Holding someone by the throat: abusive strangulation or consensual play?

Following the allegations against Eric Schneiderman, I saw a cluster of articles a couple of weeks ago revolving around the topic of someone’s breathing by putting pressure on their throat. Some talked about this as an act of violence, others as an act of erotic play.

The articles were not always helpful – and I want to talk about this.

I’ll start with a CONTENT WARNING: this post contains stuff about sex, BDSM and sexualised violence. The links from this post have explicit content.

If phrases like “BDSM,” “s-type”, and “kink” are unfamiliar for you, you might want to check out my Dictionary page. I’ve also written separately about why I write about BDSM and why I write about 50 Shades.

For those who haven’t heard of Eric Schneiderman, he is a lawyer who helped write the legislation on strangulation or choking in domestic violence. And it turns out he has actually treated women in this manner – abusively. This is particularly discouraging for women’s rights activists given that this guy was helping campaign against Harvey Weinstein. Here is my take on four articles that seem to be have been spurred by these events.

Article 1 – Schneiderman and the danger in strangulation

An article in the NY Times a good piece of comment on the dangers of strangulation and what many abusers seek to communicate to their victims when they use it. What struck me is how it really doesn’t take much to end someone’s life, and even when it’s not life-threatening, strangulation can easily leave unseen damage.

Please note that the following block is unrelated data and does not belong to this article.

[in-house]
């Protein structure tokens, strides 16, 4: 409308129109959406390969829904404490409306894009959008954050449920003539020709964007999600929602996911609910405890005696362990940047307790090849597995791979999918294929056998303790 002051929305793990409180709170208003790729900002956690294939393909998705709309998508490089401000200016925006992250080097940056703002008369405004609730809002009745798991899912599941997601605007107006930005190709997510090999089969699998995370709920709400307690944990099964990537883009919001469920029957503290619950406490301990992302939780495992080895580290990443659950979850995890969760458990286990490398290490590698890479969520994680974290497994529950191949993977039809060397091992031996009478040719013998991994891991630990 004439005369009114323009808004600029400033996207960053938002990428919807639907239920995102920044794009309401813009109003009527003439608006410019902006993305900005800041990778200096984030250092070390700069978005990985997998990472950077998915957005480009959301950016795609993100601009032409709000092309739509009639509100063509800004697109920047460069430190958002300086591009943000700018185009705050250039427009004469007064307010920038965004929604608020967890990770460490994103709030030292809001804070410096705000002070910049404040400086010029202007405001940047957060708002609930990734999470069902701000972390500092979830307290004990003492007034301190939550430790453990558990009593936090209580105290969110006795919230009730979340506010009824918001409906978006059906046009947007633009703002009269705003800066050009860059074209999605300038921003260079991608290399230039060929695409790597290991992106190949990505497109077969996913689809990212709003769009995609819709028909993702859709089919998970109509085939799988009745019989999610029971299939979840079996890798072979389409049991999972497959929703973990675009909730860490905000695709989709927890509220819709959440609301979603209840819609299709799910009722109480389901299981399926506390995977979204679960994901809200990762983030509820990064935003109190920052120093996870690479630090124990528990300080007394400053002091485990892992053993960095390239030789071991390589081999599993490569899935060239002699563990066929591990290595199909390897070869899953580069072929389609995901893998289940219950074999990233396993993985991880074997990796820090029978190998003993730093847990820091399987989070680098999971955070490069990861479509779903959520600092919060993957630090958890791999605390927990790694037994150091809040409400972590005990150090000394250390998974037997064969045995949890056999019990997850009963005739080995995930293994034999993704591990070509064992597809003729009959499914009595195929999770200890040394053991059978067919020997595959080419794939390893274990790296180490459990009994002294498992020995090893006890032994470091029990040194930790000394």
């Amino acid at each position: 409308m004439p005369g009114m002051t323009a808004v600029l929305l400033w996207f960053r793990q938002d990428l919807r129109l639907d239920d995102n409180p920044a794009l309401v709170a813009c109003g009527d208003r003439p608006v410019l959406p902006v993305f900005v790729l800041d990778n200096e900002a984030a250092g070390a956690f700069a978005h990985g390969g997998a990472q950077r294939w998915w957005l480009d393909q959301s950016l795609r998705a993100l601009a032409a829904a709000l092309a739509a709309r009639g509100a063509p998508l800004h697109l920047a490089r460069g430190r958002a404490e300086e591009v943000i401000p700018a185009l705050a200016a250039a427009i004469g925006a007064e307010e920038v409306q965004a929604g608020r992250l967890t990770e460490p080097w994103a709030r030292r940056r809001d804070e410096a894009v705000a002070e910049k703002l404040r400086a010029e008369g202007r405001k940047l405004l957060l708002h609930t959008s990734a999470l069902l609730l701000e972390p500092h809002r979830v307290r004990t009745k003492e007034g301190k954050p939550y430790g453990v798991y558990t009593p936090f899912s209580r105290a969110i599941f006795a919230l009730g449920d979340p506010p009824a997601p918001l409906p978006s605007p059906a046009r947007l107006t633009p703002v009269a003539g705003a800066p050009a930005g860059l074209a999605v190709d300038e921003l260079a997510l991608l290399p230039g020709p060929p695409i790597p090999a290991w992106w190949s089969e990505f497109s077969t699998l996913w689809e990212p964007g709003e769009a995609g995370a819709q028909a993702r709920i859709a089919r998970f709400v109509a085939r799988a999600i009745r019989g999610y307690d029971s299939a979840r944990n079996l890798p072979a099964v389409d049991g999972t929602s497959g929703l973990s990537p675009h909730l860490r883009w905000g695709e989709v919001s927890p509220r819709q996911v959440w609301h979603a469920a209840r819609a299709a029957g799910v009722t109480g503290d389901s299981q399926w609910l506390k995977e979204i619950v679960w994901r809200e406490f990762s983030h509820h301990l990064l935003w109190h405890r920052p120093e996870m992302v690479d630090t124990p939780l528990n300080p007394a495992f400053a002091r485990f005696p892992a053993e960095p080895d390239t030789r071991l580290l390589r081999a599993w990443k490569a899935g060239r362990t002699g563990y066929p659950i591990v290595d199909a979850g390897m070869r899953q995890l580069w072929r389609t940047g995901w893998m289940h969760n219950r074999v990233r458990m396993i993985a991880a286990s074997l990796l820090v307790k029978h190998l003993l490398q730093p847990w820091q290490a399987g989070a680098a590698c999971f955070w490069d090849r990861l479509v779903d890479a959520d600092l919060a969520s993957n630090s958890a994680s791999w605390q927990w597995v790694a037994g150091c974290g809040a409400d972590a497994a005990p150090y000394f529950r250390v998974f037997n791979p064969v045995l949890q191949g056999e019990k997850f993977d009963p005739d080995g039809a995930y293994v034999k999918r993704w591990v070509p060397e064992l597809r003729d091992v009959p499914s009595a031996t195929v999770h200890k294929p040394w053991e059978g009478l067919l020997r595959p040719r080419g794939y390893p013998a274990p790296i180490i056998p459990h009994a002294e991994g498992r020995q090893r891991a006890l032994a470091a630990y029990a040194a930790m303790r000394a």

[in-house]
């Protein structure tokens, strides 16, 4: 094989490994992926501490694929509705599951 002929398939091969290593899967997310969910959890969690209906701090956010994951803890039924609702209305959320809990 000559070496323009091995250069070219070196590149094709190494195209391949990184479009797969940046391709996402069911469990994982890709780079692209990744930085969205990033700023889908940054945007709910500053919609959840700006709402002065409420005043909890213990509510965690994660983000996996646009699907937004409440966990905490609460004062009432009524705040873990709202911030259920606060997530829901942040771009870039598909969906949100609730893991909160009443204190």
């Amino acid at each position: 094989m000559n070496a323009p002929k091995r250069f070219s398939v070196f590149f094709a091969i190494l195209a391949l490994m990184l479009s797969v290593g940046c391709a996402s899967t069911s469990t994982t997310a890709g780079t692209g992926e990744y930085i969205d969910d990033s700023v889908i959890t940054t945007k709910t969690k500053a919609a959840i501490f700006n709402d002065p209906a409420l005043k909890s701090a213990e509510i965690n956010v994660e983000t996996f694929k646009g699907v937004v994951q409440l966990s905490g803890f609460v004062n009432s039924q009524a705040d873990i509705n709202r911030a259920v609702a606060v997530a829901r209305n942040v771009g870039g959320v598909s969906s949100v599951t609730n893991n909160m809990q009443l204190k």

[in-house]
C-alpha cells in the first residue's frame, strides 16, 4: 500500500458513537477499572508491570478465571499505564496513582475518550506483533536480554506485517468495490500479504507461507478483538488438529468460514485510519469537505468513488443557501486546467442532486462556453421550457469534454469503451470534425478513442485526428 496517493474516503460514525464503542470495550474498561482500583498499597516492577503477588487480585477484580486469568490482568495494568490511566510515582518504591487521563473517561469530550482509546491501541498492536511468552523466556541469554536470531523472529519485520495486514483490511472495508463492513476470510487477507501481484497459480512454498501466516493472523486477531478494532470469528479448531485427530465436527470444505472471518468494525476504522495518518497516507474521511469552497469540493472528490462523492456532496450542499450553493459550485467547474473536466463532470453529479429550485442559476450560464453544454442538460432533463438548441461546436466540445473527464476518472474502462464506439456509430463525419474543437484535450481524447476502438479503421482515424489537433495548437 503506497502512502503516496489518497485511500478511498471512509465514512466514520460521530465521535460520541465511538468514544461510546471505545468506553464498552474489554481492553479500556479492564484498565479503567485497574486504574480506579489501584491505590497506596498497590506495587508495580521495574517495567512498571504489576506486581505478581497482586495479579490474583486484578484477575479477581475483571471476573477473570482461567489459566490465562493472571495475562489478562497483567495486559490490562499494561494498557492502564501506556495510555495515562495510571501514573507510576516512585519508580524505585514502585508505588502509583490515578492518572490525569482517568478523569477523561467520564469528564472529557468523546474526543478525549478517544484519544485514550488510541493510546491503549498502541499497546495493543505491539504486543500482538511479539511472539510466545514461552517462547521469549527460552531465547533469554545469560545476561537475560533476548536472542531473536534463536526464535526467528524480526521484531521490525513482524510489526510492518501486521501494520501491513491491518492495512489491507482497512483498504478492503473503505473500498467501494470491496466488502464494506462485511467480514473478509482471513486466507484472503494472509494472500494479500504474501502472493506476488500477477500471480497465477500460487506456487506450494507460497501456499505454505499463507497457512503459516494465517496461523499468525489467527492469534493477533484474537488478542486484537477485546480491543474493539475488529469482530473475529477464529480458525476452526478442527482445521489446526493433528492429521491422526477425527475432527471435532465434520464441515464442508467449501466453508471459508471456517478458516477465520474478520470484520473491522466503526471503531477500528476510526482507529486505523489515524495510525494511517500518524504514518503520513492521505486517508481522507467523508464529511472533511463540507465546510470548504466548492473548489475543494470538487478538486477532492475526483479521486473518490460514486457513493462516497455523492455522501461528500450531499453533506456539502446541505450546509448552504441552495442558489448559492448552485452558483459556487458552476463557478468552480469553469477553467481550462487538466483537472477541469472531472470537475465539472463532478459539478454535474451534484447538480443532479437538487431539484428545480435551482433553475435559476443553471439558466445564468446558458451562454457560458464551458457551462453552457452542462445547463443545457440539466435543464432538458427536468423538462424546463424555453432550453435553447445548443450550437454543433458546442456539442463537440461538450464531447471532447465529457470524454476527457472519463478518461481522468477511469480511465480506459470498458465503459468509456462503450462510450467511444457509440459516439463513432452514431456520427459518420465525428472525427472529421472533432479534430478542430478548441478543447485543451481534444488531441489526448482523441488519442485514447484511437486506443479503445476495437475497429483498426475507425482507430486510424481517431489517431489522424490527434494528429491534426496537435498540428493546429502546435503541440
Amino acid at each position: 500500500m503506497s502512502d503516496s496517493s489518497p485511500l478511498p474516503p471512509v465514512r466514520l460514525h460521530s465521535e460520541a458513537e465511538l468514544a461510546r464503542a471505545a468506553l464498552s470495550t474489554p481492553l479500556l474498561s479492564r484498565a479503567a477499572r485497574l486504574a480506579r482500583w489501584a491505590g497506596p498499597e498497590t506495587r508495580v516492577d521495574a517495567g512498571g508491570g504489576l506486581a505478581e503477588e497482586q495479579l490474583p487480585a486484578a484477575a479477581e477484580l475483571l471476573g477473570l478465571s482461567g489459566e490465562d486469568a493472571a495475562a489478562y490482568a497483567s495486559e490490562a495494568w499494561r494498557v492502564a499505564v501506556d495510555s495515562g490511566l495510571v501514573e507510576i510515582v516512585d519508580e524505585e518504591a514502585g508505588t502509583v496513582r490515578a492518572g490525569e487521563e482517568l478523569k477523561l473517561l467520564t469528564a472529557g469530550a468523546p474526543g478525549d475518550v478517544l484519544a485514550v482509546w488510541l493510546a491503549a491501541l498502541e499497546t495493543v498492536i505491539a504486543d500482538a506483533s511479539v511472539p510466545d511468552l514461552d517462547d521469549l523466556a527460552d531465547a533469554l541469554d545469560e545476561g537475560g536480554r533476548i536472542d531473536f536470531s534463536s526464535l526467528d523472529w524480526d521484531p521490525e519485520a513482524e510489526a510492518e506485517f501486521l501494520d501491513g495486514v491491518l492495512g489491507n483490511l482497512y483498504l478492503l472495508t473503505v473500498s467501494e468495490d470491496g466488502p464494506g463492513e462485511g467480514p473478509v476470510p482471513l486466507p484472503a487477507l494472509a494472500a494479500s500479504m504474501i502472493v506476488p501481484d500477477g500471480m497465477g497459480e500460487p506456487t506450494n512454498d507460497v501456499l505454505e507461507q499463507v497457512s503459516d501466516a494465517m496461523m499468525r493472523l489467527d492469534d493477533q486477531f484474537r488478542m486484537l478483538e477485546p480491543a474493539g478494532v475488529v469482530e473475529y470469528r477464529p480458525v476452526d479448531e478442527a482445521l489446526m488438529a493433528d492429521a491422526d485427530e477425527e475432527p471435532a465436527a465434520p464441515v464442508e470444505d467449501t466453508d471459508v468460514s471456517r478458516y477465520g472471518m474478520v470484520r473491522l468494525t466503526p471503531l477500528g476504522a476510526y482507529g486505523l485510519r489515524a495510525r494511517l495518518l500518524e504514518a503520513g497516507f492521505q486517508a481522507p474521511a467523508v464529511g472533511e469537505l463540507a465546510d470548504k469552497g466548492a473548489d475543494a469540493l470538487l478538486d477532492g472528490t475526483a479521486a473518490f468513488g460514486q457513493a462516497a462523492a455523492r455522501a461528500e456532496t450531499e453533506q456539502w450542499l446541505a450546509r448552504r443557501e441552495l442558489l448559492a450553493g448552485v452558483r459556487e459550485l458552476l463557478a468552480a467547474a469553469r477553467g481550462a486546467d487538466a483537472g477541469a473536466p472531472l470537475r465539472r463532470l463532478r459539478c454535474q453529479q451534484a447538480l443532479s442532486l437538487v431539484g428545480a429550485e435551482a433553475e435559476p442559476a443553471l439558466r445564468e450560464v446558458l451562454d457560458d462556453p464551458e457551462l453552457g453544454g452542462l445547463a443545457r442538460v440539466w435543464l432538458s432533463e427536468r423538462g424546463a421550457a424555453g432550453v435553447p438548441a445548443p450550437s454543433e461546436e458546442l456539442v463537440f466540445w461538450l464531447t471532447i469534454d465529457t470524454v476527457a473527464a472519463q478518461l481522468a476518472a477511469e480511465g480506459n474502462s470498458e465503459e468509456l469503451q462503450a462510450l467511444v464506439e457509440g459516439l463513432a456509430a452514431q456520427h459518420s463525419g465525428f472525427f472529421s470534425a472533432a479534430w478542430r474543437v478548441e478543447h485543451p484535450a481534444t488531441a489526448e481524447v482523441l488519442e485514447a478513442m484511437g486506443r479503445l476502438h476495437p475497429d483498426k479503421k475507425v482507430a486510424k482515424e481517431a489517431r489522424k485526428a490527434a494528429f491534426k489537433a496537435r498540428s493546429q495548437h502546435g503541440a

Unsurprisingly then, the CAADA-DASH risk identification checklist used in the UK for cases of domestic abuse includes the question:

Has [name of abuser(s)] ever attempted to strangle / choke / suffocate / drown you?

The article doesn’t just lay out the physical effects of strangulation as a means of assault, it also goes into the messaging:

What strangulation effectively communicates to a victim, more clearly than words could, is that an abuser is willing to exert punitive control by preying on her most fundamental visceral needs — such as the bodily imperative to gasp for air when she cannot breathe, and the desperate urge to end the intense pain that strangulation causes.

I don’t disagree with anything this article sets out to say. However, it focusses exclusively on controlling someone else’s breathing in a non-consensual, and therefore necessarily abusive, context.